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U.S. Department of Health and Human Services

Inspections, Compliance, Enforcement, and Criminal Investigations

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Kinton, Inc. 14-Dec-04

Department of Health and Human Services' logoDepartment of Health and Human Services

Public Health Service
Food and Drug Administration


Central Region
New Jersey District
Waterview Corporate Center
10 Waterview Blvd., 3rd Floor
Parsippany, NJ 07054

Telephone (973) 526-6008



December 14, 2004

File # 05-NWJ-07

Mr. T. James Kin
Kinton, Inc.
357 Wilson Avenue
Newark, New Jersey 07105

Dear Mr. Kin:

We inspected your seafood processing facility, located at 357 Wilson Avenue, Newark, New Jersey, on September 9, 13, and 21, 2004. The inspection was conducted to determine your compliance with the seafood Hazard Analysis Critical Control Point (HACCP) regulations, Title 21, Code of Federal Regulations, Part 123 (21 CFR Part 123). In accordance with 21 CFR 123.6(g), the failure of a processor to have and implement a HACCP plan that complies with this section, or to otherwise operate in accordance with the requirements of this Part renders the seafood adulterated within the meaning of Section 402(a)(4) of the Federal Food, Drug and Cosmetic Act (the Act). Accordingly, the deviation noted during the inspection causes your fresh tuna products to be adulterated within the meaning of section 402(a)(4) of the Act, in that they were prepared, packed, or held under insanitary conditions whereby they may have been rendered injurious to health. You can find the Act and the seafood HACCP regulations through links in FDA’s home page at www.fda.gov.

During our inspection, the investigator provided you with the form FDA 483, which presents his evaluation of your firm’s performance regarding various aspects of the HACCP requirements. The inspection revealed the following serious deviation from the HACCP regulations:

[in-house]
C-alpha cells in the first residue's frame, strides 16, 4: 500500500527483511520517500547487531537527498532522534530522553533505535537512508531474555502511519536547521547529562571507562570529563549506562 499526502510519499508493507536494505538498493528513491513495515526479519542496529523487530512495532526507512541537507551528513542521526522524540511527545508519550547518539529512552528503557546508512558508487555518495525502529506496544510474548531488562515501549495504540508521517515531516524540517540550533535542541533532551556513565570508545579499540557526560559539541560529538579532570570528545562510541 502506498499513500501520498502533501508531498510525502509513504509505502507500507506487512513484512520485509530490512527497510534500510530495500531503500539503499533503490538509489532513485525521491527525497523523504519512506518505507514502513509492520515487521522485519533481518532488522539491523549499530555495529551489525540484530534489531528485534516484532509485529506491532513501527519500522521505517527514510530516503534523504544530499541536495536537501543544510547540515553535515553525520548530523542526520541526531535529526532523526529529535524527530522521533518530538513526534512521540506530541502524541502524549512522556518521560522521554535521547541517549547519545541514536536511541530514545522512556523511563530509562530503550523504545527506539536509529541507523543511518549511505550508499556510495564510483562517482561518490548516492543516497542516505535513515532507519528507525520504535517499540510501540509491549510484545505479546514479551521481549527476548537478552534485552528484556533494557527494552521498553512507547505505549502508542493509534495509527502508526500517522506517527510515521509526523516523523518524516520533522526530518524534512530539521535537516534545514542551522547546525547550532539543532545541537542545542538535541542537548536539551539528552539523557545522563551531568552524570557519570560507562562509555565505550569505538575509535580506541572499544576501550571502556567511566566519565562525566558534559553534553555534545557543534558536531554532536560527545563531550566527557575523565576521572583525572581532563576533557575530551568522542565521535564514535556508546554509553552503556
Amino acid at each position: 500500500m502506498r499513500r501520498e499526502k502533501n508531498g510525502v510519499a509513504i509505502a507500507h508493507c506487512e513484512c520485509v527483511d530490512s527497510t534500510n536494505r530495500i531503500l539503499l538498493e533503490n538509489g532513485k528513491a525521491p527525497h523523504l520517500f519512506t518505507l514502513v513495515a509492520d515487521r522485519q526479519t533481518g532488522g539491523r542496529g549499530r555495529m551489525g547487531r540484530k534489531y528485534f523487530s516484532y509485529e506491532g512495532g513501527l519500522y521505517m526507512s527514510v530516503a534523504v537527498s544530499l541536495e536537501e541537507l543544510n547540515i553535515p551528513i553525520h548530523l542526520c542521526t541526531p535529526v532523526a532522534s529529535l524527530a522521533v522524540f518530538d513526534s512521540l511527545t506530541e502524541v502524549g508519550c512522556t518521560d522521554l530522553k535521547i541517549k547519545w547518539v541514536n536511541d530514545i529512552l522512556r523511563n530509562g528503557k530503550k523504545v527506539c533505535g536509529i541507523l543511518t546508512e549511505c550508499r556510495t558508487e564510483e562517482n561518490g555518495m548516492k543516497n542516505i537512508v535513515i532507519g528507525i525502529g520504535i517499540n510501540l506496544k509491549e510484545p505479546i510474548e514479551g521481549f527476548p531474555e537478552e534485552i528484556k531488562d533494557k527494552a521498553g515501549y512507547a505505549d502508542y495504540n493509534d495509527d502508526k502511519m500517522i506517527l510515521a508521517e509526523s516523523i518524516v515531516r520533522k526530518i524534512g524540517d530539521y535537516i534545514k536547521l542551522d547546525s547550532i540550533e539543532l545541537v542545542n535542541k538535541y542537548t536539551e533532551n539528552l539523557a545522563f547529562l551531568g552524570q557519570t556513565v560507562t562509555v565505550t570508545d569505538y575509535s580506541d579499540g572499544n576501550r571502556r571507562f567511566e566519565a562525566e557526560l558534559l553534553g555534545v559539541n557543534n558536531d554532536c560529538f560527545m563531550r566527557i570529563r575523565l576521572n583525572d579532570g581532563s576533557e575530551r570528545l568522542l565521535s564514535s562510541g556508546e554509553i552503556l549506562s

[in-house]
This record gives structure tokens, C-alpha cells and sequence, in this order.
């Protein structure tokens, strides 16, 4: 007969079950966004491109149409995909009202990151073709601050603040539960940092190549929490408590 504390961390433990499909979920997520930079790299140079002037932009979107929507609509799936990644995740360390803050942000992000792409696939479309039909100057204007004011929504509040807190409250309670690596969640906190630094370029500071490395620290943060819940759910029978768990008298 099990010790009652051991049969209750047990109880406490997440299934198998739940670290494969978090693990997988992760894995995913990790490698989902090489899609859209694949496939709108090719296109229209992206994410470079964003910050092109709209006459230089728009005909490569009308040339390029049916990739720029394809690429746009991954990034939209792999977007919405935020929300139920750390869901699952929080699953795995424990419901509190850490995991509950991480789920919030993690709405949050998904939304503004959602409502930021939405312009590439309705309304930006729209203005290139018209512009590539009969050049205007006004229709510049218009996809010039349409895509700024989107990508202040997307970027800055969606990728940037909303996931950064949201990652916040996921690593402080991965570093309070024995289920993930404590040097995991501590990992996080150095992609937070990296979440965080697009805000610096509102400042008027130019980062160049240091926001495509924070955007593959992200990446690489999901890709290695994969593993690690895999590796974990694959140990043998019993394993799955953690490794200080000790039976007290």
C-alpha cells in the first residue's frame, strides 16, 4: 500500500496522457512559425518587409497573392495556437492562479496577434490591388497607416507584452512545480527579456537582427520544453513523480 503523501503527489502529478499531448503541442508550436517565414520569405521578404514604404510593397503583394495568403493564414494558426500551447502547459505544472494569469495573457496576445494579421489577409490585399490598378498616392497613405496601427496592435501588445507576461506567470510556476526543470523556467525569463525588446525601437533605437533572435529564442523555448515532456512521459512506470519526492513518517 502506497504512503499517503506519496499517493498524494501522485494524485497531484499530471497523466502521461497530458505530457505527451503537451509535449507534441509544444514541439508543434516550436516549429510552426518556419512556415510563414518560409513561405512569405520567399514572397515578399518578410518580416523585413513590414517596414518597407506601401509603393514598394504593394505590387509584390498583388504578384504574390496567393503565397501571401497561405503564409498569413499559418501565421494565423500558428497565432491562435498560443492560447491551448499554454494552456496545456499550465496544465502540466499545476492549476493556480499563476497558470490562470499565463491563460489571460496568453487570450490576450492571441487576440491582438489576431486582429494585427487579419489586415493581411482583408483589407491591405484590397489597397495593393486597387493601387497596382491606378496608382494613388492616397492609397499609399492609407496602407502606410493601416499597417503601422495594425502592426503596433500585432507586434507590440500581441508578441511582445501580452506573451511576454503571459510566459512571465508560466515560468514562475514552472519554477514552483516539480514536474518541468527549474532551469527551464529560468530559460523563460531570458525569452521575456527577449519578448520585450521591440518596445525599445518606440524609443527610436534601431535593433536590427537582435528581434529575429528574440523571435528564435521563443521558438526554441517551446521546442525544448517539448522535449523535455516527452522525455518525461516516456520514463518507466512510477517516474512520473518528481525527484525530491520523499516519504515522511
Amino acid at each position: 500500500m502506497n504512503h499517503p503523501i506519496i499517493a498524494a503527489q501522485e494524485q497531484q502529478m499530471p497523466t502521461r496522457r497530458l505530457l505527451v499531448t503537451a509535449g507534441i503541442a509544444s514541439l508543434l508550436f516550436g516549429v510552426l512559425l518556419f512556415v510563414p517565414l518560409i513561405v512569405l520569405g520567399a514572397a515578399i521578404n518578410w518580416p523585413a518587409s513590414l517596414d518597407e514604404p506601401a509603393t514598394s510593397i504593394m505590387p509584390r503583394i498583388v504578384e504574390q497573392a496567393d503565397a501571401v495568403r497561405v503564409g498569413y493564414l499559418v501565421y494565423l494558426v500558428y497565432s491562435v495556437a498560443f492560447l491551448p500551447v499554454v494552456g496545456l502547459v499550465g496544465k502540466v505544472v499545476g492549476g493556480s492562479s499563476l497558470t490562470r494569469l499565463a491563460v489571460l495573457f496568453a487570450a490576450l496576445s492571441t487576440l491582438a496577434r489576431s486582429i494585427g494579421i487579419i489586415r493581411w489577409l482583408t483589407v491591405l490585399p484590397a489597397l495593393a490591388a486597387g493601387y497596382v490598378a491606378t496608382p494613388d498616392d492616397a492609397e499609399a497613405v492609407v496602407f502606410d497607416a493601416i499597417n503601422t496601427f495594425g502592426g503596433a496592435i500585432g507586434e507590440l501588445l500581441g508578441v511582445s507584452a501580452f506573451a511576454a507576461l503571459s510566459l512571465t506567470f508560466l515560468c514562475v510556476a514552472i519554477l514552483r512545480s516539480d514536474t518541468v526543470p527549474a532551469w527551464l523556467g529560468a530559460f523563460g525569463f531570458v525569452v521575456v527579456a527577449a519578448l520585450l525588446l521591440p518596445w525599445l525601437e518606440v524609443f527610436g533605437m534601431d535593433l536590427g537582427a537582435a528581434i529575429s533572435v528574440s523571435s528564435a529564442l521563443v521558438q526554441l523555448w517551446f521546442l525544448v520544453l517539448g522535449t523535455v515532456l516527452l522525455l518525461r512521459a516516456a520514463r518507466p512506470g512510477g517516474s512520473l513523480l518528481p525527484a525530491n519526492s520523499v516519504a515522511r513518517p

• You must fully implement the monitoring and recordkeeping procedures identified in your HACCP plan, in order to comply with 21 CFR 123.6(b). However, your firm did not record any monitoring observations at the receiving critical control point (CCP), in order to control the hazard of histamine formation as identified in your HACCP plan for Scombroid species fish. Specifically, your firm receives fresh, whole tuna, which is returned to your facility by your customers. Upon receipt, your firm washes, re-ices, re-boxes, and stores the tuna. The product is then redistributed to other consignees. However, no records were maintained to show that product temperatures or adequacy of ice were monitored . . . and recorded upon your receipt of these products, in accordance with your stated monitoring procedures. Inventory records collected by our investigator during ‘tie inspection showed that your firm received, re-iced, repacked, and re-sold fresh tuna returned by your consignees on at least 65 different occasions from August 31, 2004, through September 8, 2004. During our inspection, you advised our investigator that you did not consider the receipt of returned goods intended for resale to be “receiving.” Please be advised that with respect to fish or fishery products, processing includes activities such as handing, storing, preparing, and packing. Please see 21 CFR 123.3(k)(1) for the full definition of “processing.”

We may take further action if you do not promptly correct this violation. For instance, we may take further action to seize your product(s) and/or enjoin your firm from operating.

Please respond in writing within fifteen (15) working days from your receipt of this letter. Your response should outline the specific actions you are taking to correct this deviation. You should include in your response documentation such as revised HACCP plan(s), revised monitoring procedures, copies of revised monitoring records or other useful information that would assist us in evaluating your corrections. If you cannot complete all corrections before you respond, we expect that you will explain the reason for the delay and state when you will correct any remaining deviations.

This letter may not list all deviations at your facility. You are responsible for ensuring that your facility operates in compliance with the Act, the seafood HACCP regulations, and the Current Good Manufacturing Practice regulations (21 CFR Part 110). You also have a responsibility to use procedures to prevent further violations of the Act and all applicable regulations.

Your response to this letter should be directed to the U.S. Food and Drug Administration, Attention: Richard D. Manney, Compliance Officer at the address and telephone number listed above.



Douglas I. Ellsworth
District Director
New Jersey District